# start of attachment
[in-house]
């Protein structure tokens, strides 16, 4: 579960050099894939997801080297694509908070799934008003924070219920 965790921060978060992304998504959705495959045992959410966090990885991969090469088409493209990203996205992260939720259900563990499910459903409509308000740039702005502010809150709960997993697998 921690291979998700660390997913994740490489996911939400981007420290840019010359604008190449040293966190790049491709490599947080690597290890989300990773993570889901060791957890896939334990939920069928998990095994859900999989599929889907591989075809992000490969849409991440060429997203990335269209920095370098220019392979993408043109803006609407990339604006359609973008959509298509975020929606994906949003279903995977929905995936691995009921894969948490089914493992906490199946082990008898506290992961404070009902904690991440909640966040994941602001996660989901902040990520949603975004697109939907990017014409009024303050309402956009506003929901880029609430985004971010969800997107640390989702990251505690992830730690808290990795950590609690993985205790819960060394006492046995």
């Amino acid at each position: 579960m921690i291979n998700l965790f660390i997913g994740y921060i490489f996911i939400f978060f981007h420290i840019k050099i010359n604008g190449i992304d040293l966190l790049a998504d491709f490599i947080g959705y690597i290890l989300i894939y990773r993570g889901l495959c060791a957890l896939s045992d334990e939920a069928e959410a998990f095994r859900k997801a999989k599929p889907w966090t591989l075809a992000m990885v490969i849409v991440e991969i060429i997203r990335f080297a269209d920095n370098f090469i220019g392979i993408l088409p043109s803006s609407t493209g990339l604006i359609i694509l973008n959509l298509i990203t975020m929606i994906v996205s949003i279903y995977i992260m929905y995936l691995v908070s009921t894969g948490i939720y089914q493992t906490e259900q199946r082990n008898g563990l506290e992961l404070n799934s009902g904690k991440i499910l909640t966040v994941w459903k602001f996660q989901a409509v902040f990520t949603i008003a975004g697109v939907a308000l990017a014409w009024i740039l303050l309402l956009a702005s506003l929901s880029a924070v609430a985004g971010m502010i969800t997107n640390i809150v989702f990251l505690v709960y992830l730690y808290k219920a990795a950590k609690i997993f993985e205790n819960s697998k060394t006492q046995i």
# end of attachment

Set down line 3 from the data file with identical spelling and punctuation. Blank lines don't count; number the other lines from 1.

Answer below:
């Amino acid at each position: 579960m921690i291979n998700l965790f660390i997913g994740y921060i490489f996911i939400f978060f981007h420290i840019k050099i010359n604008g190449i992304d040293l966190l790049a998504d491709f490599i947080g959705y690597i290890l989300i894939y990773r993570g889901l495959c060791a957890l896939s045992d334990e939920a069928e959410a998990f095994r859900k997801a999989k599929p889907w966090t591989l075809a992000m990885v490969i849409v991440e991969i060429i997203r990335f080297a269209d920095n370098f090469i220019g392979i993408l088409p043109s803006s609407t493209g990339l604006i359609i694509l973008n959509l298509i990203t975020m929606i994906v996205s949003i279903y995977i992260m929905y995936l691995v908070s009921t894969g948490i939720y089914q493992t906490e259900q199946r082990n008898g563990l506290e992961l404070n799934s009902g904690k991440i499910l909640t966040v994941w459903k602001f996660q989901a409509v902040f990520t949603i008003a975004g697109v939907a308000l990017a014409w009024i740039l303050l309402l956009a702005s506003l929901s880029a924070v609430a985004g971010m502010i969800t997107n640390i809150v989702f990251l505690v709960y992830l730690y808290k219920a990795a950590k609690i997993f993985e205790n819960s697998k060394t006492q046995i």